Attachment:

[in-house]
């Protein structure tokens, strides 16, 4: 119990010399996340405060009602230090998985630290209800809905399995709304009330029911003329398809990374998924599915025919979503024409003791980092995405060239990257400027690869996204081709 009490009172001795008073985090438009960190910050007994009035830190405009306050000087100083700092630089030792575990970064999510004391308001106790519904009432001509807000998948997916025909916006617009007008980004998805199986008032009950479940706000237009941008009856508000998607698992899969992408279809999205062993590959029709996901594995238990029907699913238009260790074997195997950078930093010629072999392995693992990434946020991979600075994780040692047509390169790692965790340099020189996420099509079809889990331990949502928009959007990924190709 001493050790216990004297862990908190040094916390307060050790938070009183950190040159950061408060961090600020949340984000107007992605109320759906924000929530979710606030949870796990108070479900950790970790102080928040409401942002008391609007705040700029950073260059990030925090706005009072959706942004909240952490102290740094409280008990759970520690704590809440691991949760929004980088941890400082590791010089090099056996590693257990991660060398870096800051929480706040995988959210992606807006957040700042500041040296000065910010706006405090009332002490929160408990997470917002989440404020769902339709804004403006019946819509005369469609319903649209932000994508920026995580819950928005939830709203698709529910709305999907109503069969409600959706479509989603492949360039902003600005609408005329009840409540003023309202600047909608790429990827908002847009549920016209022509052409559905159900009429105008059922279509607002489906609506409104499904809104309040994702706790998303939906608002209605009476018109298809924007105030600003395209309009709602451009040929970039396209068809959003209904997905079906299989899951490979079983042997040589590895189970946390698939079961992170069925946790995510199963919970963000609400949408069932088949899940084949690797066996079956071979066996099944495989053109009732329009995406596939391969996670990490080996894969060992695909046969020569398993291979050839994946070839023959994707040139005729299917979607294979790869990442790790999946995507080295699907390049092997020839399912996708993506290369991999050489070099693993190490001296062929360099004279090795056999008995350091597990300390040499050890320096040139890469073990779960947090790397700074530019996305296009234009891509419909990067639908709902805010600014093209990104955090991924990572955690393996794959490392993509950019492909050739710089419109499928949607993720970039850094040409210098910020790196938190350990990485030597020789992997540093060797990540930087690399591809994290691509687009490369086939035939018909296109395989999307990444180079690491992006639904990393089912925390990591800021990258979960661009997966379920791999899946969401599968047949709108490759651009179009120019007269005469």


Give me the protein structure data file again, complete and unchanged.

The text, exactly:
[in-house]
């Protein structure tokens, strides 16, 4: 119990010399996340405060009602230090998985630290209800809905399995709304009330029911003329398809990374998924599915025919979503024409003791980092995405060239990257400027690869996204081709 009490009172001795008073985090438009960190910050007994009035830190405009306050000087100083700092630089030792575990970064999510004391308001106790519904009432001509807000998948997916025909916006617009007008980004998805199986008032009950479940706000237009941008009856508000998607698992899969992408279809999205062993590959029709996901594995238990029907699913238009260790074997195997950078930093010629072999392995693992990434946020991979600075994780040692047509390169790692965790340099020189996420099509079809889990331990949502928009959007990924190709 001493050790216990004297862990908190040094916390307060050790938070009183950190040159950061408060961090600020949340984000107007992605109320759906924000929530979710606030949870796990108070479900950790970790102080928040409401942002008391609007705040700029950073260059990030925090706005009072959706942004909240952490102290740094409280008990759970520690704590809440691991949760929004980088941890400082590791010089090099056996590693257990991660060398870096800051929480706040995988959210992606807006957040700042500041040296000065910010706006405090009332002490929160408990997470917002989440404020769902339709804004403006019946819509005369469609319903649209932000994508920026995580819950928005939830709203698709529910709305999907109503069969409600959706479509989603492949360039902003600005609408005329009840409540003023309202600047909608790429990827908002847009549920016209022509052409559905159900009429105008059922279509607002489906609506409104499904809104309040994702706790998303939906608002209605009476018109298809924007105030600003395209309009709602451009040929970039396209068809959003209904997905079906299989899951490979079983042997040589590895189970946390698939079961992170069925946790995510199963919970963000609400949408069932088949899940084949690797066996079956071979066996099944495989053109009732329009995406596939391969996670990490080996894969060992695909046969020569398993291979050839994946070839023959994707040139005729299917979607294979790869990442790790999946995507080295699907390049092997020839399912996708993506290369991999050489070099693993190490001296062929360099004279090795056999008995350091597990300390040499050890320096040139890469073990779960947090790397700074530019996305296009234009891509419909990067639908709902805010600014093209990104955090991924990572955690393996794959490392993509950019492909050739710089419109499928949607993720970039850094040409210098910020790196938190350990990485030597020789992997540093060797990540930087690399591809994290691509687009490369086939035939018909296109395989999307990444180079690491992006639904990393089912925390990591800021990258979960661009997966379920791999899946969401599968047949709108490759651009179009120019007269005469």